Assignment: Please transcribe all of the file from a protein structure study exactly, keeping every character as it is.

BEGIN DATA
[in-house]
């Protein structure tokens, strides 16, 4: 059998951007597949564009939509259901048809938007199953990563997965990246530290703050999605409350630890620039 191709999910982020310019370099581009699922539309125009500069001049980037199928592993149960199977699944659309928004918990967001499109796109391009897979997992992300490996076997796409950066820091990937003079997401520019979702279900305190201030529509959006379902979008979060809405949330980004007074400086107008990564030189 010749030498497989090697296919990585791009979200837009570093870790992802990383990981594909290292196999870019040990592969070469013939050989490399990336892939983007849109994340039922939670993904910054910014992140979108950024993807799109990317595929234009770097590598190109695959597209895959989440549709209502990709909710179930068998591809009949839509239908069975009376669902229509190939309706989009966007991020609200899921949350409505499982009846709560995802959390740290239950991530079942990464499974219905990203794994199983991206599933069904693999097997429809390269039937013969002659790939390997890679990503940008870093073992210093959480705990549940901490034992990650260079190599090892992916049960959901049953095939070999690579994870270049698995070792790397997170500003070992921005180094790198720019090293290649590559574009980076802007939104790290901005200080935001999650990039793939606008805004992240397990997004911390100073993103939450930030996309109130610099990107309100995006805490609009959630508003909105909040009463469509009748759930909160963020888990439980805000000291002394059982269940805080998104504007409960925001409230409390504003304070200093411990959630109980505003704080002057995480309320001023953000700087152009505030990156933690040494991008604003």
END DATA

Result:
[in-house]
């Protein structure tokens, strides 16, 4: 059998951007597949564009939509259901048809938007199953990563997965990246530290703050999605409350630890620039 191709999910982020310019370099581009699922539309125009500069001049980037199928592993149960199977699944659309928004918990967001499109796109391009897979997992992300490996076997796409950066820091990937003079997401520019979702279900305190201030529509959006379902979008979060809405949330980004007074400086107008990564030189 010749030498497989090697296919990585791009979200837009570093870790992802990383990981594909290292196999870019040990592969070469013939050989490399990336892939983007849109994340039922939670993904910054910014992140979108950024993807799109990317595929234009770097590598190109695959597209895959989440549709209502990709909710179930068998591809009949839509239908069975009376669902229509190939309706989009966007991020609200899921949350409505499982009846709560995802959390740290239950991530079942990464499974219905990203794994199983991206599933069904693999097997429809390269039937013969002659790939390997890679990503940008870093073992210093959480705990549940901490034992990650260079190599090892992916049960959901049953095939070999690579994870270049698995070792790397997170500003070992921005180094790198720019090293290649590559574009980076802007939104790290901005200080935001999650990039793939606008805004992240397990997004911390100073993103939450930030996309109130610099990107309100995006805490609009959630508003909105909040009463469509009748759930909160963020888990439980805000000291002394059982269940805080998104504007409960925001409230409390504003304070200093411990959630109980505003704080002057995480309320001023953000700087152009505030990156933690040494991008604003």